When an employee has to choose between paying rent and being able to purchase food, and being sexually harassed and stalked in the workplace, there is a definite problem that employers need to address. Sexual harassment, hostile work environments and retaliatory behavior has been highlighted many times across the country in the wake of the #MeToo movement and Minnesota is also taking steps to address pervasive unacceptable behavior in the workplace.
A House Committee recently unanimously voted to go ahead with a bill strengthening sexual harassment laws in the workplace. Where previously the Minnesota had a high standard of "severe and pervasive" sexual harassment, the law aims to give more credibility to employees who are reporting hostile work or offensive environments.
The lawmakers heard horror stories, such as the one mentioned above by a server at a restaurant, who claimed customers touched and stalked her, but her managers refused to take any action. She sued the company and lost because her case did not fall within the standard. However, the change is inspiring concerns among business owners, who claim it will increase the amount of litigation because of the language being proposed. Businesses contend that litigation could drive up insurance costs or force them into bankruptcy.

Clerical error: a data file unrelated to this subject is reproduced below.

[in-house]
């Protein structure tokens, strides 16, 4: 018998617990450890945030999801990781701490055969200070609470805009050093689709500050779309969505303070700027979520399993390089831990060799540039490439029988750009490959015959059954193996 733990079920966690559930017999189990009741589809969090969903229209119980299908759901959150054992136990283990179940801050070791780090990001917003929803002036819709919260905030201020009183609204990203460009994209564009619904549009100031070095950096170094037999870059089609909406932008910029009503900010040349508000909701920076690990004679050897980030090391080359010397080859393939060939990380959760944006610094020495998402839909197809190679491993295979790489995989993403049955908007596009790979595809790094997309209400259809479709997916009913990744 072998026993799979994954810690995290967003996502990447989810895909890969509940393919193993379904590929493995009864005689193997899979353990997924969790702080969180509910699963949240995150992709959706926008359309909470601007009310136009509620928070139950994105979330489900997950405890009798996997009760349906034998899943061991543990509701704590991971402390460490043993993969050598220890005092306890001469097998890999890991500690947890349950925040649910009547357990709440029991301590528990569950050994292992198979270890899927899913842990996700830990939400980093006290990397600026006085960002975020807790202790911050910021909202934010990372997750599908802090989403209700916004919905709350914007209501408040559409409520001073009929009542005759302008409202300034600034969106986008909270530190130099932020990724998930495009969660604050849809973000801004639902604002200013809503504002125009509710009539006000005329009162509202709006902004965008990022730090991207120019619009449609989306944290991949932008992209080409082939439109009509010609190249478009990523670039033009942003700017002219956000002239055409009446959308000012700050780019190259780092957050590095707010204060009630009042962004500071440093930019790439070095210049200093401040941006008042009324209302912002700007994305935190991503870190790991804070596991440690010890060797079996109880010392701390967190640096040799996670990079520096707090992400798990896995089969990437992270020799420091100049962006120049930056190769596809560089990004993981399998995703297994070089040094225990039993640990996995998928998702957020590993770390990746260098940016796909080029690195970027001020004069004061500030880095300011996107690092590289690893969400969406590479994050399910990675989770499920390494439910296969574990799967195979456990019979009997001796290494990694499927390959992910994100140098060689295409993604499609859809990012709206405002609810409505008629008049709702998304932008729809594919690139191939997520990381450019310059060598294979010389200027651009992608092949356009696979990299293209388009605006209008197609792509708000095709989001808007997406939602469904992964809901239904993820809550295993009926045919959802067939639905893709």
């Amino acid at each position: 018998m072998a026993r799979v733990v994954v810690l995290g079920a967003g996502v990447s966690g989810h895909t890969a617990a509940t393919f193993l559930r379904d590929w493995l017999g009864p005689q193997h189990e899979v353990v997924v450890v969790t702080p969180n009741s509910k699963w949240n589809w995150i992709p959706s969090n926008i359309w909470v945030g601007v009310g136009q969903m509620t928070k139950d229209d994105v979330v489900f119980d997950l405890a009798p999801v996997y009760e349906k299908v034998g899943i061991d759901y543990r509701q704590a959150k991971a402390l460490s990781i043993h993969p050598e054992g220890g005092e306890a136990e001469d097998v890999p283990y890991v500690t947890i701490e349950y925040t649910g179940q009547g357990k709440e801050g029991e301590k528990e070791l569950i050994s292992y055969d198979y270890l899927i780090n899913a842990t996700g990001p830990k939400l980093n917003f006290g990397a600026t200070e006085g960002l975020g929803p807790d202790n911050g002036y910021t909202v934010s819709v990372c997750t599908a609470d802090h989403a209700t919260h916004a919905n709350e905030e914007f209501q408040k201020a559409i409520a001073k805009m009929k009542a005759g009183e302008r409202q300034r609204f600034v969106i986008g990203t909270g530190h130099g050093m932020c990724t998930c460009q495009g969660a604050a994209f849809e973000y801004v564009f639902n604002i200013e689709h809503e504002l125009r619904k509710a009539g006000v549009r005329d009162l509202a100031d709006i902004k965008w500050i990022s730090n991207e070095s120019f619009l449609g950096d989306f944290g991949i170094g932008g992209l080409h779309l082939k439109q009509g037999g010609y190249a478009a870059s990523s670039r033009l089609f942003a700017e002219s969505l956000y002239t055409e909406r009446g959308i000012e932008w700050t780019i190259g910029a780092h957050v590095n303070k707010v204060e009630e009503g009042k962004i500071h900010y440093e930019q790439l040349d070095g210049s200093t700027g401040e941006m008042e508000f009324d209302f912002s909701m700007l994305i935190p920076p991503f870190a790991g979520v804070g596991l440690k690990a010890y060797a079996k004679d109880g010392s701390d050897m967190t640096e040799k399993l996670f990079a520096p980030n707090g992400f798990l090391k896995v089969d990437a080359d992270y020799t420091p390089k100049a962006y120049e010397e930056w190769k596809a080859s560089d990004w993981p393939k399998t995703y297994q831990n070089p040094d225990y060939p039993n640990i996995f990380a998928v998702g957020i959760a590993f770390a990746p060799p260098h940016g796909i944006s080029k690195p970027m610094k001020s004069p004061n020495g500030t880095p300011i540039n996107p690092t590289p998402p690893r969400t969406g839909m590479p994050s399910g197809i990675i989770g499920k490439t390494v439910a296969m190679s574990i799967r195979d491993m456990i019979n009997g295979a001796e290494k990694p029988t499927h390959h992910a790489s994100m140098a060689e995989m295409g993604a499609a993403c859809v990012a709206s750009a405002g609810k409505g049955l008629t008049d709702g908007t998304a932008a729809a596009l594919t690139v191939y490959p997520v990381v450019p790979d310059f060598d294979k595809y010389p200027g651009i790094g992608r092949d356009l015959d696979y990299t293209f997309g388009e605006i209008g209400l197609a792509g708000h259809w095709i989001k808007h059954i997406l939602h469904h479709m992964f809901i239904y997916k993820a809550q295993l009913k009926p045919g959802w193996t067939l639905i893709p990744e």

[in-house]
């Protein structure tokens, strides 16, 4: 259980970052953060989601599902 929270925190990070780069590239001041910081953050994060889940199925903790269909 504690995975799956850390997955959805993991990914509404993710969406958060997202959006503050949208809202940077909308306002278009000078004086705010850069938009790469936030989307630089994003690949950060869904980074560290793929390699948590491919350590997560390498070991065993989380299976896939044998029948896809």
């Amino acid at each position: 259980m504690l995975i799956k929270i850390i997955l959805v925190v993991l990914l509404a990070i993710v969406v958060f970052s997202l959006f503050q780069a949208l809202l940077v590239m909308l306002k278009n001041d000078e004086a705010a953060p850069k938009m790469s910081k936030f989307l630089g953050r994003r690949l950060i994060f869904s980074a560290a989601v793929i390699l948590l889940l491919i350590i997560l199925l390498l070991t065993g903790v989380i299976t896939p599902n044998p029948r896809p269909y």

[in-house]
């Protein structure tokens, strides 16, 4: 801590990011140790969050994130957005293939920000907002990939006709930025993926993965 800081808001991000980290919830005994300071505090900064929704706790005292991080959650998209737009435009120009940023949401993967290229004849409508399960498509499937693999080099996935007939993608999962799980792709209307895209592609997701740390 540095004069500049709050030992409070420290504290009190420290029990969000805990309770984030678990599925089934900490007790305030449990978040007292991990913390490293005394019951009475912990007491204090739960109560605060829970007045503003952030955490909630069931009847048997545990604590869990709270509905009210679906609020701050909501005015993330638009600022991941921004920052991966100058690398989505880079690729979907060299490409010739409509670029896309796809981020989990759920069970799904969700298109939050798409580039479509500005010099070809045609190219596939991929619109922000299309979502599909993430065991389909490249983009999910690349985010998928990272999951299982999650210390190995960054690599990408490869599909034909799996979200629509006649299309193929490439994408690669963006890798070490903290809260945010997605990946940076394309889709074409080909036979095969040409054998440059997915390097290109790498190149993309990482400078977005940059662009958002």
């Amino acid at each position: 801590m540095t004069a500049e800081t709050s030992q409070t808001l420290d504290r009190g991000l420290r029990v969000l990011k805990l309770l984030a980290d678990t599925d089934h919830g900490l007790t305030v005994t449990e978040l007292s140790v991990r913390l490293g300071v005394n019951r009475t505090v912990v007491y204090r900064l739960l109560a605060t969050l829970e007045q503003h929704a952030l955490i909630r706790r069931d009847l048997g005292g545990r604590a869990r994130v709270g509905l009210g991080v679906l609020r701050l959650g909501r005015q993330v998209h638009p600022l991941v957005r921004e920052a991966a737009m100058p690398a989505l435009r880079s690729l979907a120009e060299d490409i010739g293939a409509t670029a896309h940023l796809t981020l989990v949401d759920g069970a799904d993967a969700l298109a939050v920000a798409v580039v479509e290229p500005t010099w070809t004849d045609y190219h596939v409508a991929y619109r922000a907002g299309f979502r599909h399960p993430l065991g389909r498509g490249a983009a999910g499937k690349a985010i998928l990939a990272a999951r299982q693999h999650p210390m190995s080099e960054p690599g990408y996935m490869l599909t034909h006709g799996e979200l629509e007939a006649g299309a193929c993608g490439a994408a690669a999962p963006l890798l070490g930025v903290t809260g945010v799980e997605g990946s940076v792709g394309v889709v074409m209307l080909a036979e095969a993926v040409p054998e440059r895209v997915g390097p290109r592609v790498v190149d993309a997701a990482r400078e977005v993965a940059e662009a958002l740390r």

As the bill moves forward, many people, employees and employers alike may be keeping their eyes on it. Creating an environment free from discrimination and sexual harassment is essential to encourage productivity and creativity in the workplace and to make employees feel safe and valued. If someone has been subjected to sexual harassment, they should consider consulting an experienced attorney to discuss their legal options.